It is found in lowland rain forest, in shrubbery, palms and trees, especially in the vicinity of water.[2][4] It is almost always found in bushes and trees along streams or along the edges for forest clearings, mostly associated with primary forest, although has also been found in older secondary forest near primary forest.[2]


Nocturnal, this species spends the day hidden in thick foliage, tree hollows, or at the base of palm fronds, and always in places where it can anchor itself with its prehensile tail. It tends to rely on ambush instead of actively hunting for prey.[4]


The diet consists of small mammals, such as mouse opossums (Marmosa), mice, birds, lizards, and frogs. Juveniles tend to remain closer to the ground to feed on small frogs and lizards.[4]


It is ovoviviparous, with females giving birth to live young.[4]


This species is an important cause of snakebite throughout the entire Amazon region. Due to its arboreal nature, most bites are to the upper body, including hands, arms, and faces.[3]

Clinical features of bite wounds include bruising, profound coagulopathy, and spontaneous bleeding. Symptoms reported from various case histories include local pain, swelling, bruising, bleeding of the gums, loss of consciousness, hematemesis, hematuria, fever, erythema, bleeding from the fang punctures, shock, bleeding from the mouth, nose and eyes, nausea, and incoagulable blood. At least one death has been reported.[3]


Subspecies[5] Taxon author[5] Common name Geographic range[2]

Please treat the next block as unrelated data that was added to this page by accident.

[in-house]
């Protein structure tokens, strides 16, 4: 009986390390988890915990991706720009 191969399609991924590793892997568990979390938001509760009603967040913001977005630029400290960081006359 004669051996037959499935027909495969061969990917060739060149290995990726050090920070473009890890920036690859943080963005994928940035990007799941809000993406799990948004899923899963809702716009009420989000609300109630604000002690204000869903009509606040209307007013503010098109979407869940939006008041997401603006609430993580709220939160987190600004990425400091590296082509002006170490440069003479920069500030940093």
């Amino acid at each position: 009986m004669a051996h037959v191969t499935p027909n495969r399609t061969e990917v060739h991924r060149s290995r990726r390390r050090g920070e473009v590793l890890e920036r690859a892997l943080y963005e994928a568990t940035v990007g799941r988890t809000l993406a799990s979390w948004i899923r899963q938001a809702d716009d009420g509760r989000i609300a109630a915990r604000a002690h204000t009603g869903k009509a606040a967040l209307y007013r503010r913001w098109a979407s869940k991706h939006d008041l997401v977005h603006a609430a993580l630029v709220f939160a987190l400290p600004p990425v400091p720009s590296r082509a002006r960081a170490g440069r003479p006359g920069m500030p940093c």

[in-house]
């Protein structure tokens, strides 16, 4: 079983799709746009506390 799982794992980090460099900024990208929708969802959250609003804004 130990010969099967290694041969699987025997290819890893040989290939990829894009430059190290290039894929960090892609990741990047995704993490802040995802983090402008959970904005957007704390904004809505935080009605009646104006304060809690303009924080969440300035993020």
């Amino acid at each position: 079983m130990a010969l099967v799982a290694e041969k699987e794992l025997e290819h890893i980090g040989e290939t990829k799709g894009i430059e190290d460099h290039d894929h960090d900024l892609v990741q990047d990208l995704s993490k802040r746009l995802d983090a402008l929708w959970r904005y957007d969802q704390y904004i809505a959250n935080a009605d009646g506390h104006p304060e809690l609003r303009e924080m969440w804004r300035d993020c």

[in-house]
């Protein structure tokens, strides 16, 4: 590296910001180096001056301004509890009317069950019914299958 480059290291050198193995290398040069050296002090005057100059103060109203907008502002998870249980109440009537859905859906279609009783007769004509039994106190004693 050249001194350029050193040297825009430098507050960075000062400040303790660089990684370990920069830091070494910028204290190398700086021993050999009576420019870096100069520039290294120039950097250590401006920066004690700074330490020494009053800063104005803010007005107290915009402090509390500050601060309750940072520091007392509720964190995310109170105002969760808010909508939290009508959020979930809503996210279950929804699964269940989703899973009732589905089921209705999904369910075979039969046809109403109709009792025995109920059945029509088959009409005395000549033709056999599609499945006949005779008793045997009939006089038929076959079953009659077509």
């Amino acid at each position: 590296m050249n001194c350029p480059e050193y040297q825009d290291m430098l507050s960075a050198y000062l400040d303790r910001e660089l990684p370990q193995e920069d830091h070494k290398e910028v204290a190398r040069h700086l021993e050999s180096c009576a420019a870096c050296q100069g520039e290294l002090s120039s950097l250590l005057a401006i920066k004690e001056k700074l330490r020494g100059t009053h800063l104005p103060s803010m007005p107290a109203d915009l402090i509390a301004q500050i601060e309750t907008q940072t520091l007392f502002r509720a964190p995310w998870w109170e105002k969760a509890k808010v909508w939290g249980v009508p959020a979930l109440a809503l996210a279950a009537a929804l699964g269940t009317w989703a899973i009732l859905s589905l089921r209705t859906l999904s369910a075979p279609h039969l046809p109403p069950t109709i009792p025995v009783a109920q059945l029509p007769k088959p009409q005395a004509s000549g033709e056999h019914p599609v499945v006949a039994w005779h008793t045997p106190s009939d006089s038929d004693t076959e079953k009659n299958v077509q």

B. b. bilineata (Wied-Neuwied, 1821) Amazonian palm viper[4] South America in the equatorial forests of Venezuela, Guyana, Suriname, French Guiana and Brazil, including the Atlantic Forest
B. b. smaragdinus (Hoge, 1966) Loro machaco (Peru) South America in the Amazon regions of Colombia, southern Venezuela, northern and western Brazil, Ecuador, Peru and Bolivia

If these subspecies are eventually proved to be monophyletic, then this will suggest that the Amazon Rainforest split into eastern and western parts before the eastern part split from the more southern Atlantic Forest.[2]

See also[edit]


  1. ^ a b McDiarmid RW, Campbell JA, Touré T. 1999. Snake Species of the World: A Taxonomic and Geographic Reference, vol. 1. Herpetologists' League. 511 pp. ISBN 1-893777-00-6 (series). ISBN 1-893777-01-4 (volume).
  2. ^ a b c d e f g h i Campbell JA, Lamar WW. 2004. The Venomous Reptiles of the Western Hemisphere. 2 volumes. Comstock Publishing Associates, Ithaca and London. 870 pp. 1500 plates. ISBN 0-8014-4141-2.
  3. ^ a b c Warrell DA. 2004. Snakebites in Central and South America: Epidemiology, Clinical Features, and Clinical Management. In Campbell JA, Lamar WW. 2004. The Venomous Reptiles of the Western Hemisphere. Comstock Publishing Associates, Ithaca and London. 870 pp. 1500 plates. ISBN 0-8014-4141-2.
  4. ^ a b c d e f Mehrtens JM. 1987. Living Snakes of the World in Color. New York: Sterling Publishers. 480 pp. ISBN 0-8069-6460-X.
  5. ^ a b c "Bothriopsis bilineata". Integrated Taxonomic Information System. Retrieved 27 July 2008. 

External links[edit]